While it be true that no man by searching can find out God (Job 11:7), and that the mysteries of His kingdom are sealed secrets until He deigns to reveal them to the soul (Matt. 13: 11), nevertheless, it is also true that God is pleased to use means in the conveyance of heavenly light to our sin-darkened understandings. It is for this reason that He commissions His servants to preach the Word, and, by voice and pen, expound the Scriptures; nevertheless, their labors will produce no eternal fruits, unless He condescends to bless the seed they sow and give it an increase. Thus, no matter how faithfully, simply, helpfully a sermon be preached or an article written, unless the Spirit applies it to the heart, the hearer or reader is no spiritual gainer. Then will you not humbly entreat God to open your heart to receive whatever is according to His holy Word in this chapter?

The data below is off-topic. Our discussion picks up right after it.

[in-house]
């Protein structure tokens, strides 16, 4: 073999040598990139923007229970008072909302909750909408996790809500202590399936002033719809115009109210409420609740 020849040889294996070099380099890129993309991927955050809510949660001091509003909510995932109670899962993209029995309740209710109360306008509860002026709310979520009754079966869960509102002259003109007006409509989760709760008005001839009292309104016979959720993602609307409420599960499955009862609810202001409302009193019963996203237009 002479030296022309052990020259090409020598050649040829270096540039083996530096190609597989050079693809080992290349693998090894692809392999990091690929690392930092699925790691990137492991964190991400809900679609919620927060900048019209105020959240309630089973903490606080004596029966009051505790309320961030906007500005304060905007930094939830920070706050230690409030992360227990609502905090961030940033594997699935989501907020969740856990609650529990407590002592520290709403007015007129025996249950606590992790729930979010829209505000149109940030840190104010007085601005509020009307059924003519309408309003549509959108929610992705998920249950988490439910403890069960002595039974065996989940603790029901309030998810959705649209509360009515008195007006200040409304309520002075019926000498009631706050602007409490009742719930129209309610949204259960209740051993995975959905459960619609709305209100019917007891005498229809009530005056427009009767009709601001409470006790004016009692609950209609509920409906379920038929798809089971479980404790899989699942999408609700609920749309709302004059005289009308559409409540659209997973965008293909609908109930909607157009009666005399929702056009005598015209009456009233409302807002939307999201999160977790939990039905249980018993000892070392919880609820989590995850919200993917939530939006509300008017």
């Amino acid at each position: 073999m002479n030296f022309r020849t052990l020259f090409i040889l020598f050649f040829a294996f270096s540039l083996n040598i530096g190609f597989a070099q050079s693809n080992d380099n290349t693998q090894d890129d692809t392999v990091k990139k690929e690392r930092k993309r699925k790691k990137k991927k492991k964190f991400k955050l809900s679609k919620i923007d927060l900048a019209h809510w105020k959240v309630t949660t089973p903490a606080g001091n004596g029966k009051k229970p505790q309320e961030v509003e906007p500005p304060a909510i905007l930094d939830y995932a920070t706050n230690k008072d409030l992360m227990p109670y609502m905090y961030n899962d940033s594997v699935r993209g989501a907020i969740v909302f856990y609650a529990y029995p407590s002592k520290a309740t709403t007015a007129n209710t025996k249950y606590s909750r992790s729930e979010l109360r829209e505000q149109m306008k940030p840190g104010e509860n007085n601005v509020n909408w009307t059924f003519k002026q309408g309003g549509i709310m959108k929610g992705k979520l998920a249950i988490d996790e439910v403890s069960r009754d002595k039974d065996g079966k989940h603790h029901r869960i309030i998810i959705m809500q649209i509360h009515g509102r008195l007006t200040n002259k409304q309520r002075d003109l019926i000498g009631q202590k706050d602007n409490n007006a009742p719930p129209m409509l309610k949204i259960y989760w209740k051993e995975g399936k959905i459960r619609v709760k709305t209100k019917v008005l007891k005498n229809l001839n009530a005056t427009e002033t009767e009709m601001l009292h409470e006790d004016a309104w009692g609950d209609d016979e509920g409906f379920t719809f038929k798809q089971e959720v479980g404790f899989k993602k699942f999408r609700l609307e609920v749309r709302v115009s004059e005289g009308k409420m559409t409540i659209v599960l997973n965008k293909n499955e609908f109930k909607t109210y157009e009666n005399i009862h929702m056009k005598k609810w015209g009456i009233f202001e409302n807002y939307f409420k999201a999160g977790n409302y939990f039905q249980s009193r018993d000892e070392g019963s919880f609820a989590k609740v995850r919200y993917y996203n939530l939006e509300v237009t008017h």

In what follows, we shall, as God enables, seek to direct attention to what we have referred to at the beginning of this discussion as the second of those two humanly insurmountable obstacles which lies in the way of a sinner's salvation, and that is the fitting of him for heaven, by the delivering of him from the power and presence of sin. Such a work is a divine one, and therefore is it miraculous. Regeneration is no mere outward reformation, no mere turning over a new leaf and endeavoring to live a better life. The new birth is very much more than going forward and taking the preacher's hand: it is a supernatural operation of God upon man's spirit, a transcendent wonder. All of God's works are wonderful. The world in which we live is filled with things which amaze us. Physical birth is a marvel, but, from several standpoints, the new birth is more remarkable. It is a marvel of divine grace, divine wisdom, divine power, and divine beauty. It is a miracle performed upon and within ourselves, of which we may be personally cognizant; it will prove an eternal marvel.